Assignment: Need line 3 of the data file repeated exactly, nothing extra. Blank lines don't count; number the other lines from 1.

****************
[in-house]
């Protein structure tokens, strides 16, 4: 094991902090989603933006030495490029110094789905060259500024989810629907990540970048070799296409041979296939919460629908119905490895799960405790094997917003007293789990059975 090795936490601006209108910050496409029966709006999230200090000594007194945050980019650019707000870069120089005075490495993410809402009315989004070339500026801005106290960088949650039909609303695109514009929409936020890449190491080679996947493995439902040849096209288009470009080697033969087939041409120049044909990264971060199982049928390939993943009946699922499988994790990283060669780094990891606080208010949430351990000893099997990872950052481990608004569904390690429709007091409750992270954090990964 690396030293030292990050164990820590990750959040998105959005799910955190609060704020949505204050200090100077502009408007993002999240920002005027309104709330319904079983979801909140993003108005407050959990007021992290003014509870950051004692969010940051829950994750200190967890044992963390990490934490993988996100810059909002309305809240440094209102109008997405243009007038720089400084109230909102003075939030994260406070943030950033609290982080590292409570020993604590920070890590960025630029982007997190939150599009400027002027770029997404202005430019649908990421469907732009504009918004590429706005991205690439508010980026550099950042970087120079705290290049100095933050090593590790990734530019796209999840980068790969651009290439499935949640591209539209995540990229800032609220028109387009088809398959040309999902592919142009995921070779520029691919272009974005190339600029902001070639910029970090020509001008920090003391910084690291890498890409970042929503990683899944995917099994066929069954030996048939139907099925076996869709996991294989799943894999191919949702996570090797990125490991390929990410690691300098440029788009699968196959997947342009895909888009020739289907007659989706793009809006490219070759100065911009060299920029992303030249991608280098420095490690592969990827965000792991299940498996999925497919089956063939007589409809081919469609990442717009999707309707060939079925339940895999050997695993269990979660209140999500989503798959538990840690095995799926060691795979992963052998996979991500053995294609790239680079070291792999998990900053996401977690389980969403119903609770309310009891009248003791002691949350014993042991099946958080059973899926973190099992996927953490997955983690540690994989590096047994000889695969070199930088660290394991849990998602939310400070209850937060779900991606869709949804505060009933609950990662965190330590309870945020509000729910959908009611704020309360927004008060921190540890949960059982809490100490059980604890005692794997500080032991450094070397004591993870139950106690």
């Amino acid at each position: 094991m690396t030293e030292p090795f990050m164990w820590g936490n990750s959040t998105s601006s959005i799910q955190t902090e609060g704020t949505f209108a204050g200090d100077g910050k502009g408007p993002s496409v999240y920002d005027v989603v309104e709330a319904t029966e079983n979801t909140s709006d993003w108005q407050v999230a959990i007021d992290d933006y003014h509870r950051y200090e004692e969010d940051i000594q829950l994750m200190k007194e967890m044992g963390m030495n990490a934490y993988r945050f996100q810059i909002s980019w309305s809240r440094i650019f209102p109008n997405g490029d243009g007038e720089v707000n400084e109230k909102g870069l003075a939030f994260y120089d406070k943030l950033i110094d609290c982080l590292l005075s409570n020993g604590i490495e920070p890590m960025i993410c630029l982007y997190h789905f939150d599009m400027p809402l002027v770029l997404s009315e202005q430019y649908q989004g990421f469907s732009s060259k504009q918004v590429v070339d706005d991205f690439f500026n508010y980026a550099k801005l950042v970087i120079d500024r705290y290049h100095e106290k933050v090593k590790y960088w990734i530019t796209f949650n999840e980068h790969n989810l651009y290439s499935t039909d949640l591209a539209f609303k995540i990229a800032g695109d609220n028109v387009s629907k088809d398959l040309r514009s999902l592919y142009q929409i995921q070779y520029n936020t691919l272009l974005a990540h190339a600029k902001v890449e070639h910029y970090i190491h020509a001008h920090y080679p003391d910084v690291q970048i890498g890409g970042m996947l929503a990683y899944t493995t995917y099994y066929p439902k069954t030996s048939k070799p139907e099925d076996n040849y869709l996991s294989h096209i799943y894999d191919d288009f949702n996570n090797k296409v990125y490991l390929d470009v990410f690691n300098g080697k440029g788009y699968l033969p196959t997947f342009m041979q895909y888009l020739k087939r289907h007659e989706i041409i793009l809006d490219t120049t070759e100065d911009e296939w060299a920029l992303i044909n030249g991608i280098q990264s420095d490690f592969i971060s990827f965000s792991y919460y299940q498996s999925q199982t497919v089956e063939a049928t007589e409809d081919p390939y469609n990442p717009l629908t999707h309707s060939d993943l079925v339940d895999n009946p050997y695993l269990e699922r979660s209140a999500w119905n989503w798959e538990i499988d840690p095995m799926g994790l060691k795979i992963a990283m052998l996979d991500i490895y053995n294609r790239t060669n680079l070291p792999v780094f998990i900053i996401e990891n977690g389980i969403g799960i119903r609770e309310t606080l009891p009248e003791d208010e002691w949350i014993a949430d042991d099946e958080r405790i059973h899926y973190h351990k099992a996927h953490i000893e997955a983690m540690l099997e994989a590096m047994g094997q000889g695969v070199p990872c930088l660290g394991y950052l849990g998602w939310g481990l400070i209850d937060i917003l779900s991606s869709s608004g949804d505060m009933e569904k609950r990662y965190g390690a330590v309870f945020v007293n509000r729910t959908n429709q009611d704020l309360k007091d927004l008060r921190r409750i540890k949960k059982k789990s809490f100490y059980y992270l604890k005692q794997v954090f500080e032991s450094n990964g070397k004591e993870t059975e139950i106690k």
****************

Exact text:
């Amino acid at each position: 094991m690396t030293e030292p090795f990050m164990w820590g936490n990750s959040t998105s601006s959005i799910q955190t902090e609060g704020t949505f209108a204050g200090d100077g910050k502009g408007p993002s496409v999240y920002d005027v989603v309104e709330a319904t029966e079983n979801t909140s709006d993003w108005q407050v999230a959990i007021d992290d933006y003014h509870r950051y200090e004692e969010d940051i000594q829950l994750m200190k007194e967890m044992g963390m030495n990490a934490y993988r945050f996100q810059i909002s980019w309305s809240r440094i650019f209102p109008n997405g490029d243009g007038e720089v707000n400084e109230k909102g870069l003075a939030f994260y120089d406070k943030l950033i110094d609290c982080l590292l005075s409570n020993g604590i490495e920070p890590m960025i993410c630029l982007y997190h789905f939150d599009m400027p809402l002027v770029l997404s009315e202005q430019y649908q989004g990421f469907s732009s060259k504009q918004v590429v070339d706005d991205f690439f500026n508010y980026a550099k801005l950042v970087i120079d500024r705290y290049h100095e106290k933050v090593k590790y960088w990734i530019t796209f949650n999840e980068h790969n989810l651009y290439s499935t039909d949640l591209a539209f609303k995540i990229a800032g695109d609220n028109v387009s629907k088809d398959l040309r514009s999902l592919y142009q929409i995921q070779y520029n936020t691919l272009l974005a990540h190339a600029k902001v890449e070639h910029y970090i190491h020509a001008h920090y080679p003391d910084v690291q970048i890498g890409g970042m996947l929503a990683y899944t493995t995917y099994y066929p439902k069954t030996s048939k070799p139907e099925d076996n040849y869709l996991s294989h096209i799943y894999d191919d288009f949702n996570n090797k296409v990125y490991l390929d470009v990410f690691n300098g080697k440029g788009y699968l033969p196959t997947f342009m041979q895909y888009l020739k087939r289907h007659e989706i041409i793009l809006d490219t120049t070759e100065d911009e296939w060299a920029l992303i044909n030249g991608i280098q990264s420095d490690f592969i971060s990827f965000s792991y919460y299940q498996s999925q199982t497919v089956e063939a049928t007589e409809d081919p390939y469609n990442p717009l629908t999707h309707s060939d993943l079925v339940d895999n009946p050997y695993l269990e699922r979660s209140a999500w119905n989503w798959e538990i499988d840690p095995m799926g994790l060691k795979i992963a990283m052998l996979d991500i490895y053995n294609r790239t060669n680079l070291p792999v780094f998990i900053i996401e990891n977690g389980i969403g799960i119903r609770e309310t606080l009891p009248e003791d208010e002691w949350i014993a949430d042991d099946e958080r405790i059973h899926y973190h351990k099992a996927h953490i000893e997955a983690m540690l099997e994989a590096m047994g094997q000889g695969v070199p990872c930088l660290g394991y950052l849990g998602w939310g481990l400070i209850d937060i917003l779900s991606s869709s608004g949804d505060m009933e569904k609950r990662y965190g390690a330590v309870f945020v007293n509000r729910t959908n429709q009611d704020l309360k007091d927004l008060r921190r409750i540890k949960k059982k789990s809490f100490y059980y992270l604890k005692q794997v954090f500080e032991s450094n990964g070397k004591e993870t059975e139950i106690k």